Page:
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County residents stage protest

Fri, Aug 31st, 2012
Posted in All Government

Protesting Fillmore County residents want to keep large industrial frac mines out of the county. Photo by Karen Reisner

Before the Sand Committee meeting convened on August 27, a group of Fillmore County residents protested in front of the courthouse. The protesters would like to see a banning of industrial or frac sand mines. At the very least they are seeking more study and research before the county lifts the moratorium which was put into place on February 28.

It seems likely that it will be at least 2013 before the process to amend the county’s ordinance will be complete. The Planning Commission will need to review the committee’s recommendations when they are completed and hold a public hearing. The county board will then need to approve any changes in the ordinance before the moratorium will be lifted.

Protesters were concerned about the effects of industrial mining on water quality and quantity, air quality, road use, safety due to increased truck traffic, and a general degradation of the county’s scenic beauty. One sign read, “I love Fillmore County just the way it is.”

A woman spoke of the group’s love of the county they live in. She was concerned that so much is yet not known about potential damage to the environment, insisting accurate information is necessary. As a group they felt they were trying to look out for the interests of all of Fillmore County.

Bonita Underbakke explained she was a shy person and it wasn’t easy for her to protest, but she felt she had to “stand up” for a sustainable future. She said they are not protesting against the traditional mining industry within the county. She didn’t see how industrial mining could be just a little bit. Underbakke was in favor of a separation in the ordinances between construction aggregate mining, which the county has had for a very long time, and industrial sand mining. This separation is being pursued by the committee.

Underbakke insisted what Fillmore County has now is not compatible with industrial sand mining. Underbakke felt there hasn’t been adequate time for research on potential damaging effects from the ballooning industry.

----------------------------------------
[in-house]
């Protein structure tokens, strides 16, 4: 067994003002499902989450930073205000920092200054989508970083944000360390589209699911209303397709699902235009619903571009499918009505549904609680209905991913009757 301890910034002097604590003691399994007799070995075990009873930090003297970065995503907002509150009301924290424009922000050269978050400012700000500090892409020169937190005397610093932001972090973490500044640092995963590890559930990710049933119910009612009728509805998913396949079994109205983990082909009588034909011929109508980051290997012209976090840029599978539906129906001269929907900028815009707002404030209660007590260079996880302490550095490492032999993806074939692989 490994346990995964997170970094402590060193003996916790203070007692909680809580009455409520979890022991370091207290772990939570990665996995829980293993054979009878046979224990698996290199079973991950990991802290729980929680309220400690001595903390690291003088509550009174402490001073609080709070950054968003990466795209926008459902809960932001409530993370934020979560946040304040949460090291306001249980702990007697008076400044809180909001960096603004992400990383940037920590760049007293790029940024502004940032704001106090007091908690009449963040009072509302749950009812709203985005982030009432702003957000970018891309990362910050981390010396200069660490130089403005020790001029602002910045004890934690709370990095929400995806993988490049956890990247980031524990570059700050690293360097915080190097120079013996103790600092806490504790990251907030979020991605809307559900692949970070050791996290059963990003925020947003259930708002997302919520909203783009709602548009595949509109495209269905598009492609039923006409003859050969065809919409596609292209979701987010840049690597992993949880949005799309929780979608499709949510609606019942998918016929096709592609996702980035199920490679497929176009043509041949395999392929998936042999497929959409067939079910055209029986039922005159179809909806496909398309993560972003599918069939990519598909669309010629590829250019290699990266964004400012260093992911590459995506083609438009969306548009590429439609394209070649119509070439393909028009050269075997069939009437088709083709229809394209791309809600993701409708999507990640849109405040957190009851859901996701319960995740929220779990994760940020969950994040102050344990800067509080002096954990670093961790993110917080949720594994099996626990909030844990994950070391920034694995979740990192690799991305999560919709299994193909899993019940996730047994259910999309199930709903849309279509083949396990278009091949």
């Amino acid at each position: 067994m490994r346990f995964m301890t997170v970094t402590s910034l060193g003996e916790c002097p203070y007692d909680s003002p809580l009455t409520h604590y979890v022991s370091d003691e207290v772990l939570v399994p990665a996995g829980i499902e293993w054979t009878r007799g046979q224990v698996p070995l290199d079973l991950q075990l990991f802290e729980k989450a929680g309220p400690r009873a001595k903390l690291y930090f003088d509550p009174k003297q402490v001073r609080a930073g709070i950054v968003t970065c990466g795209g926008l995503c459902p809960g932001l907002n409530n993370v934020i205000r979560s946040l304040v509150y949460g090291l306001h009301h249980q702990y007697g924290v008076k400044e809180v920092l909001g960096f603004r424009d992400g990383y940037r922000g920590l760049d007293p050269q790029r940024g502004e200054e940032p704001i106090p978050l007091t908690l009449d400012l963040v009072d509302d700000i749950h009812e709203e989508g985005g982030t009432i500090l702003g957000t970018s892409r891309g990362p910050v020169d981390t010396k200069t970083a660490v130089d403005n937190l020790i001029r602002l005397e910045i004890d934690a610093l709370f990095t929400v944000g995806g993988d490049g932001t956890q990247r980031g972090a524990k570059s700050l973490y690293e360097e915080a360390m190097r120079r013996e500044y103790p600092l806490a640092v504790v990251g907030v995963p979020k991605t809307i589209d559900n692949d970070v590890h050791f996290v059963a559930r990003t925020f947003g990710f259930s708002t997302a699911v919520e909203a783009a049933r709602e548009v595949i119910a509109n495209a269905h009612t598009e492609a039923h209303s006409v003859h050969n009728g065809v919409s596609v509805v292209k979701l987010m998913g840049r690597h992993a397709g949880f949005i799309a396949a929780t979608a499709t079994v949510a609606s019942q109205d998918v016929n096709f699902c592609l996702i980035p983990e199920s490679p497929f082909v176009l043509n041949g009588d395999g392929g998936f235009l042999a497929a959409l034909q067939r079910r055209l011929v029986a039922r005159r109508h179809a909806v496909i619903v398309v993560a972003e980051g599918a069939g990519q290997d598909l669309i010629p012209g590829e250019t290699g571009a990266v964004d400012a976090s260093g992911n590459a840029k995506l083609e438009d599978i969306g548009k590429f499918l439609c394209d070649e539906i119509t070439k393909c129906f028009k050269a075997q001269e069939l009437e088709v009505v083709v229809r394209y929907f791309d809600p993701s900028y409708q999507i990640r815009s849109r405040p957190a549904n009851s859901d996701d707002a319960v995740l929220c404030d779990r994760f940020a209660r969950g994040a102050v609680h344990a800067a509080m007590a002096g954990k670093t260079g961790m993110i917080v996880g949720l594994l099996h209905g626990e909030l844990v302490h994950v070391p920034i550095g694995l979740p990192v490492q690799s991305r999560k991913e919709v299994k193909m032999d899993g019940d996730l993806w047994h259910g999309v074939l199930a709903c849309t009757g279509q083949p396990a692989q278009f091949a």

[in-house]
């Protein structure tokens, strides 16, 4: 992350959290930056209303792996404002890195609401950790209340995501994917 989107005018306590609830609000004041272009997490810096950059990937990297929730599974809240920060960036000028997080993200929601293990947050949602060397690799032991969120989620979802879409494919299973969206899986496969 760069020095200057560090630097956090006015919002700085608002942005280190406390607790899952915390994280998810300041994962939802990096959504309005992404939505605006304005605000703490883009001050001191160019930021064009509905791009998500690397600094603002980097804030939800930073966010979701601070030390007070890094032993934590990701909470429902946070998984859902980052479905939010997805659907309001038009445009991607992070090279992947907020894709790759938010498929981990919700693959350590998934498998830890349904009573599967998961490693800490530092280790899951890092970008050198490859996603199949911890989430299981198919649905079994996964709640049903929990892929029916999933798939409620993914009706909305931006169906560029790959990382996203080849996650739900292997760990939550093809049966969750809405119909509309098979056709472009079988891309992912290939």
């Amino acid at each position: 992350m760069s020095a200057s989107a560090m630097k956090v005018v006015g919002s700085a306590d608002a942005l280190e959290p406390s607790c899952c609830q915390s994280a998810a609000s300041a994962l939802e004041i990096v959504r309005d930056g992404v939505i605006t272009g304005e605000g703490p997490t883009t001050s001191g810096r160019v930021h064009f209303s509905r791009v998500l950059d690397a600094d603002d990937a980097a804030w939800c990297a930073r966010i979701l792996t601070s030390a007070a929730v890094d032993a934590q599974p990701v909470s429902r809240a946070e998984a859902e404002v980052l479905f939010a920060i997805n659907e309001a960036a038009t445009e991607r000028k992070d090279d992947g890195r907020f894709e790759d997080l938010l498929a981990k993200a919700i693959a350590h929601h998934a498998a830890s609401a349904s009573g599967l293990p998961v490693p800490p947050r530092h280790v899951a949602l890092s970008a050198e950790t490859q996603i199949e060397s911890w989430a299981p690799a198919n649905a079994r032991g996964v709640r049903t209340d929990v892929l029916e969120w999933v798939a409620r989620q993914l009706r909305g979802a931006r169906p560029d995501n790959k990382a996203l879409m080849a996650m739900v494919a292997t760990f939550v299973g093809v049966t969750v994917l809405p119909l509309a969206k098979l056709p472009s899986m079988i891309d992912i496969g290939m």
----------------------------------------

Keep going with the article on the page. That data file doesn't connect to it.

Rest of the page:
There has been considerable concern at committee meetings from residents about the compatibility of the county’s tourist industry and industrial sand mines. Underbakke felt any proposal should be compatible with the county’s Comprehensive Plan.

Another woman wanting to be identified only as a Fillmore County resident related that she was put off about the use of the mining term “overburden.” She felt that the landscape she loved was not just overburden to be removed and scraped off to get to the sand. She said she takes great pride in where she lives, surrounded by the limestone bluffs and rolling hills.

During the time spent talking to the protesters, a few people passing by thanked the protesters for their time and effort.

Residents in the area that oppose the mining of “frac” sand and fear there is a possibility of large industrial mines have been speaking out more of late. On August 17 a documentary film, “The Price of Sand” was viewed in Lanesboro. It dealt with what the film maker perceived as possible costs to communities due to industrial sand mining.

One of the greatest concerns of those wary of the sand industry is the potential to have a concentrated cluster of mines.

Those in the tourist industry are threatened by the possible negative effect on their businesses. They question whether property values will be impacted.

In the Lanesboro Area Chamber of Commerce mission statement dated July 18, it is stated that “activities impact each other, sharing limited resources requires balance and limits to meet the needs of our diverse community and maintain our high quality of life.” It further states that “frac” sand on a large scale may adversely impact the quality of life in the county and the city.

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